People must assert and defend their constitutional and human rights. Among these are the rights of parents to educate their children.
The 1976 International Covenant on Civil and Political Rights (Article 18.4) asserts the “…liberty of parents and… legal guardians to ensure the religious and moral education of their children in conformity with their own convictions”.
Similarly, the 1976 International Covenant on Economic, Social and Cultural Rights (Article 10) asserts: “The widest possible protection and assistance should be accorded to the family, which is the natural and fundamental group unit of society, particularly for its establishment and while it is responsible for the care and education of dependent children.” These covenants were ratified by Trinidad and Tobago in 1978.
The Church has also emphasised the rights of parents in the education of their children. Pope Paul VI declared: “Since parents have given children their life, they are bound by the most serious obligation to educate their offspring and therefore must be recognized as the primary and principal educators.” (Gravissimum Educationis, 1965).
Similarly, the bishops of the Antilles Episcopal Conference stated: “…parents are the first educators of their children. Parents have the original, primary, and inalienable right to educate their offspring in conformity with the family’s moral and religious convictions” (para 18, Pastoral Letter on Catholic Education, 2011).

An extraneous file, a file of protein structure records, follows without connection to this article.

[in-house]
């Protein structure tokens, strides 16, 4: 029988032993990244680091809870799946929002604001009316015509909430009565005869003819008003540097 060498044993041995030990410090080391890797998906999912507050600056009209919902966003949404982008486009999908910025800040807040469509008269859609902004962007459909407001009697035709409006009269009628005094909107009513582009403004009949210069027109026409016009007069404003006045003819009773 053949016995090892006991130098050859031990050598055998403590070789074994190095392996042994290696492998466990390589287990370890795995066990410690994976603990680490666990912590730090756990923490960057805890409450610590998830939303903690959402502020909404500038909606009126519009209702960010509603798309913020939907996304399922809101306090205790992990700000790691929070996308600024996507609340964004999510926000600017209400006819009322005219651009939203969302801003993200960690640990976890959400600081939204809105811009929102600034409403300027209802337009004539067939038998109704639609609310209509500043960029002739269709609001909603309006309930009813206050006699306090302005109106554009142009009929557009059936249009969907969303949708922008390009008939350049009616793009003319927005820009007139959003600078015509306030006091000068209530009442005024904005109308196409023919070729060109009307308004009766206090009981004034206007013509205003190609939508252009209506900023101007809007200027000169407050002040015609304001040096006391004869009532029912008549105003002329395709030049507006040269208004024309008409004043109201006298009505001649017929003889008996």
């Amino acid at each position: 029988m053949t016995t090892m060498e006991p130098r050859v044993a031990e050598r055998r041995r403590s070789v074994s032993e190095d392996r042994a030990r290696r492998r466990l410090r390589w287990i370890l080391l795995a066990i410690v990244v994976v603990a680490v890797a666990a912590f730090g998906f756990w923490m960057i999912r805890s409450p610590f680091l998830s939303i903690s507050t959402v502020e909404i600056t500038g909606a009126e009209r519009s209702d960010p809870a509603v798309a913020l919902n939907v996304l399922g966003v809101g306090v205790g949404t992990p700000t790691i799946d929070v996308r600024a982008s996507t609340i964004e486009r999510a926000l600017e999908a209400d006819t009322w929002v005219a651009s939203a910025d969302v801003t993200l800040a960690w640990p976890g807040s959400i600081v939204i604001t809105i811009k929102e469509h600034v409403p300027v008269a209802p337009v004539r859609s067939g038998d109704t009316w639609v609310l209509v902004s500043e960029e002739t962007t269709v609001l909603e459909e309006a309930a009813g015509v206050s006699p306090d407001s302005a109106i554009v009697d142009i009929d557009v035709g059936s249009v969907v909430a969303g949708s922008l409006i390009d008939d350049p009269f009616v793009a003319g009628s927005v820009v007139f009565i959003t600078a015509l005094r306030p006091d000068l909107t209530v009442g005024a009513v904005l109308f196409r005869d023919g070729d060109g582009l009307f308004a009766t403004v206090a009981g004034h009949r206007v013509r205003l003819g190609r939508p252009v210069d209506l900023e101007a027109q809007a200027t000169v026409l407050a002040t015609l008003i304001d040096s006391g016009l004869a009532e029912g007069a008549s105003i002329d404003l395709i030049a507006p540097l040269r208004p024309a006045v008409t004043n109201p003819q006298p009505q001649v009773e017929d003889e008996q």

At the national level, our schools generally are not doing well. Far too many children are failing to meet the minimum standards set for the SEA and for the CSEC examinations. Many fall out between SEA and CSEC.
We are also falling behind relative to global performance standards in education. On average, our Catholic schools are performing worse than the national average at SEA. We do have some Catholic schools that are excellent. But far too many are failing in their academic performance.
Of even greater concern, our Catholic identity and ethos is all too often, not strongly impressed on our schools. Catholic parents should want their children to obtain not only a high-quality academic education, but also to have our faith developed and impressed on their children by teachers who themselves are formed and sustained in faith and its practice.
Rights entail duties or responsibilities. Parents have a duty to be fully involved in the education of their children by providing an environment at home that is conducive to learning, by being an example to their children in reading and learning, by prohibiting their access to harmful material, by participating fully in the life of the school, and by supporting teachers and principals.
They also have a duty to examine what the school is doing in respect of Catholic faith formation and, through the parish priest and the principal, insist that the school develops and maintains its Catholic identity.
As citizens, parents also have a duty to demand of the State that we see real and tangible improvement in the national education system, in the quality of school facilities, in teacher development, in school administration, and in the curriculum.
As we witness the growth of criminal gangs, the problem of adult illiteracy, and poor attitudes to work and authority, it is clear that we are already reaping the whirlwind from the serious deficits of the education system.
One of the key focus areas of the Archdiocesan Pastoral Plan which is now being developed is Catholic Education. Parents and parishioners need to get involved and make their contributions to the archdiocesan and parish pastoral plans.
They must take greater responsibility for the education of their children and for the identity and ethos of our Catholic schools.